There’s a pathetic little poppy sitting in the garden I once tended with more care. I began wishing one morning that I’d done more to keep it blooming. I wanted to study every detail of its petals and stems, hoping it’d help me “get it right” during a painting party I was attending later that day.
I got to pondering the potential for painting to reveal one’s personality when first invited to the affair. Agreeing to paint with a group of peers meant several things. At the very least, they’d see my work. Worse still, they might judge it. Or me. It wouldn’t be perfect. And that felt intolerable.
Still I agreed — though saying “yes” seemed a monumental act of courage. Learning to let go is a good thing. I know this in theory, but that doesn’t make it any easier. I arrived late, after a morning appointment, to find most were about halfway through their painting.
I dived in, chatting nervously while attempting to allay my own insecurities. My level of painting prowess lies somewhere between color by numbers and just let ‘er rip. Once I had paintbrush in hand, my concerns about making a masterful finished product melted away.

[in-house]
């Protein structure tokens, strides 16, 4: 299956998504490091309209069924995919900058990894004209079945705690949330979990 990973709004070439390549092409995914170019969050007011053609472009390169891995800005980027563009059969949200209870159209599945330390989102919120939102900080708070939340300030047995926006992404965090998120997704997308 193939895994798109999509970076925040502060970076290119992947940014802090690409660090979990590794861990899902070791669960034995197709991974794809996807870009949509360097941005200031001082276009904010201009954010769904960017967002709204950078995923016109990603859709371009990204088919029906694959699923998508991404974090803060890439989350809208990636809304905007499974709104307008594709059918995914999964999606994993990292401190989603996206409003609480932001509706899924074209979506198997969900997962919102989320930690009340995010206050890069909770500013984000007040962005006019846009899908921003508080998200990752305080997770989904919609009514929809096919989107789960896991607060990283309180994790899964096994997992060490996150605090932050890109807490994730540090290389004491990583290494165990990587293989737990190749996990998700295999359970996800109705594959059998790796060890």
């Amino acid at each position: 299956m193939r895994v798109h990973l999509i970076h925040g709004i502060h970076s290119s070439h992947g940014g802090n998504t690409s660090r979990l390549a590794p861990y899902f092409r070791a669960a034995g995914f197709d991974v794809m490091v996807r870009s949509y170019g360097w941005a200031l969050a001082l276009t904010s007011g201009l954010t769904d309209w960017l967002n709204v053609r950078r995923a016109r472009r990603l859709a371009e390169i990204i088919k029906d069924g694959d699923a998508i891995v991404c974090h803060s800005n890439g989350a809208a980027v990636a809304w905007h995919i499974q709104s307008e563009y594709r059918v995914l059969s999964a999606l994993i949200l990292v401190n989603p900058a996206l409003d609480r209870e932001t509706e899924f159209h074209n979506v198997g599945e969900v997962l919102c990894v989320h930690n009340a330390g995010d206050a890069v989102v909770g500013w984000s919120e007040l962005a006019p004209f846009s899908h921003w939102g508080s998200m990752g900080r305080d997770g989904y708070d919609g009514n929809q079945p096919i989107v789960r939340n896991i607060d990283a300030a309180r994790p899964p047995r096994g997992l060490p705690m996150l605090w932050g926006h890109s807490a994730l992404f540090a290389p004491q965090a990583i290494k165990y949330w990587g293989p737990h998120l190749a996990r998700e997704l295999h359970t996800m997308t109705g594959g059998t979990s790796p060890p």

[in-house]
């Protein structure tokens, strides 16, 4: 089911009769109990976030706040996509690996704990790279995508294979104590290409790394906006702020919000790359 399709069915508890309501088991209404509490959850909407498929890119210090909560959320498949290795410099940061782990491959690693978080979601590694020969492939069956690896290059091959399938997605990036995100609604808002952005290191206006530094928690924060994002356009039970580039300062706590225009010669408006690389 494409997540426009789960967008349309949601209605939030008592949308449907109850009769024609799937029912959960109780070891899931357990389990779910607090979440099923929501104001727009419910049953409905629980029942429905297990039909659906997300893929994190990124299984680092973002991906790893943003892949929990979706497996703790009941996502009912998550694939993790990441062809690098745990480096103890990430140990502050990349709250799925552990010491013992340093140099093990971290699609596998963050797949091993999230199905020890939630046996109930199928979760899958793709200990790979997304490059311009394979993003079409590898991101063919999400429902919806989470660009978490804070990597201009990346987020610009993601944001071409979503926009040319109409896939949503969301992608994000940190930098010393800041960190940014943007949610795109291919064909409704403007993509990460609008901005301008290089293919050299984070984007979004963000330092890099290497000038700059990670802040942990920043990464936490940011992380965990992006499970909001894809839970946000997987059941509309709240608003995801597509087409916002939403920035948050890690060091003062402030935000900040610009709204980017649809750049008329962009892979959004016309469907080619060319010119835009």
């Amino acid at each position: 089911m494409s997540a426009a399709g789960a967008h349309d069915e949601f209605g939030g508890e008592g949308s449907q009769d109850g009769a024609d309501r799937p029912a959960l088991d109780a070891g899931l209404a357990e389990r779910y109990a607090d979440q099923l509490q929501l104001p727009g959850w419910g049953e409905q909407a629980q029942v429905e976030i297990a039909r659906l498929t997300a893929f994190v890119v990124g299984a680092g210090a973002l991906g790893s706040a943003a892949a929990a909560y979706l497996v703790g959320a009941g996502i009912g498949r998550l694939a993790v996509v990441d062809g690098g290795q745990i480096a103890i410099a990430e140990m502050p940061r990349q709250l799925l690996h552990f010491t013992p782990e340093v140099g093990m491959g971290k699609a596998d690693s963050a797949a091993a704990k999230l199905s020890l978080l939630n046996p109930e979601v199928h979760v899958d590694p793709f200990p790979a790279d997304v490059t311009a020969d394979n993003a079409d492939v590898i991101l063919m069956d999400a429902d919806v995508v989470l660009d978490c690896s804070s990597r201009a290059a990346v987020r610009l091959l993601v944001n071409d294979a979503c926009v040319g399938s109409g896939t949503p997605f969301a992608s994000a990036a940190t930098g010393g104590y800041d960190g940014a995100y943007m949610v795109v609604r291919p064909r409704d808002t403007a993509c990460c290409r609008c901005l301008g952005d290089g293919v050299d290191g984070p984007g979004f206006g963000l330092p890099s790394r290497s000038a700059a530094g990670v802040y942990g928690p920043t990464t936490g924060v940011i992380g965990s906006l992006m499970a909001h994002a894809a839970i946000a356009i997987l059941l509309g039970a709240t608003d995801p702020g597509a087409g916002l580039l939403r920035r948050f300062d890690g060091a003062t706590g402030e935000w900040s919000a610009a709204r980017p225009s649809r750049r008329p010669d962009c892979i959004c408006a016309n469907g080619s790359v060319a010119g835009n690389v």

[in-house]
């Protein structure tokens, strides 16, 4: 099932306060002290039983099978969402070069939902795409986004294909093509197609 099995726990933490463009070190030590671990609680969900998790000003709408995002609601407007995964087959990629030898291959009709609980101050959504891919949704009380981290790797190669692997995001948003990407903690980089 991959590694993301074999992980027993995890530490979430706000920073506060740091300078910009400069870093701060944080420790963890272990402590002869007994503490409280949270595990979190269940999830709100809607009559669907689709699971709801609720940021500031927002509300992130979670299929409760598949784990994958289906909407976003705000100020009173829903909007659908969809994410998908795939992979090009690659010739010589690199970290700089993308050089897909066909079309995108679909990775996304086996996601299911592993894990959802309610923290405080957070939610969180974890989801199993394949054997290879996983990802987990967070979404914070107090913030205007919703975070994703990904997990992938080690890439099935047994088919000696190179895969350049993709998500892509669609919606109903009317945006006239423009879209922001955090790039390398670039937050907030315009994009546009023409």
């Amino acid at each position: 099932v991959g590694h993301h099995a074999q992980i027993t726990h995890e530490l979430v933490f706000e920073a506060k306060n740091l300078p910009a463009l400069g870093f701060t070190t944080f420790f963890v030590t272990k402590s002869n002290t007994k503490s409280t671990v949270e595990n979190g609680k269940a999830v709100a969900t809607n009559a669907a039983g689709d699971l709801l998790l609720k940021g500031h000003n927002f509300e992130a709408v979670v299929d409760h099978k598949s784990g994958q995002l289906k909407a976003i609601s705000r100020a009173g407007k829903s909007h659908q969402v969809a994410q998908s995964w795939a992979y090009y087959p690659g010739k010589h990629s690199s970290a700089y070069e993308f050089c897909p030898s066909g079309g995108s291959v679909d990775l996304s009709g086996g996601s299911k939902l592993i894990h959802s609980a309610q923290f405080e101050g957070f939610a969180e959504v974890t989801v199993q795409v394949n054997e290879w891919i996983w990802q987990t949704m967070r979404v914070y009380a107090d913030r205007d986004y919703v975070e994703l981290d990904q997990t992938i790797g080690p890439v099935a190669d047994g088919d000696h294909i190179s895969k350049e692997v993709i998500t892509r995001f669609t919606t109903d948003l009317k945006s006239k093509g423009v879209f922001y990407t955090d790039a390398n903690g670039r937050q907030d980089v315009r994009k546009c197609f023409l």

Instead I enjoyed the feeling of drawing my brush across the canvas, of capturing new bits of color off the paper plate that served as my palette. I loved the movement, and began to remember earlier experiences, like dancing and speed skating, that elicited similar emotions.
Still, I was disappointed with the finished product — which I decided to call “Patriotic Poppies.” Too much blue, Too much white. I vowed to “fix it” once I got home. But my daughter Jennifer got ahold of it first — approaching me one morning with painting in hand.
She noticed the things I liked best about the work. Paint applied thickly. A streak of red through the yellow sunset. I shared that painting the poppies had reminded me of her, because they’ve always been one of her favorite flowers and they’re plentiful in parts of Northern California we’ve traveled together.
Jennifer smiled when I gave her the painting, sharing that she’d been planning to ask me whether she could have it after I died. “I’m glad I don’t have to wait,” she told me. Me too.
Note: Click here to explore Carrie Curran Art Studios, where all sorts of art is in bloom
Coming up: Dance by the dozen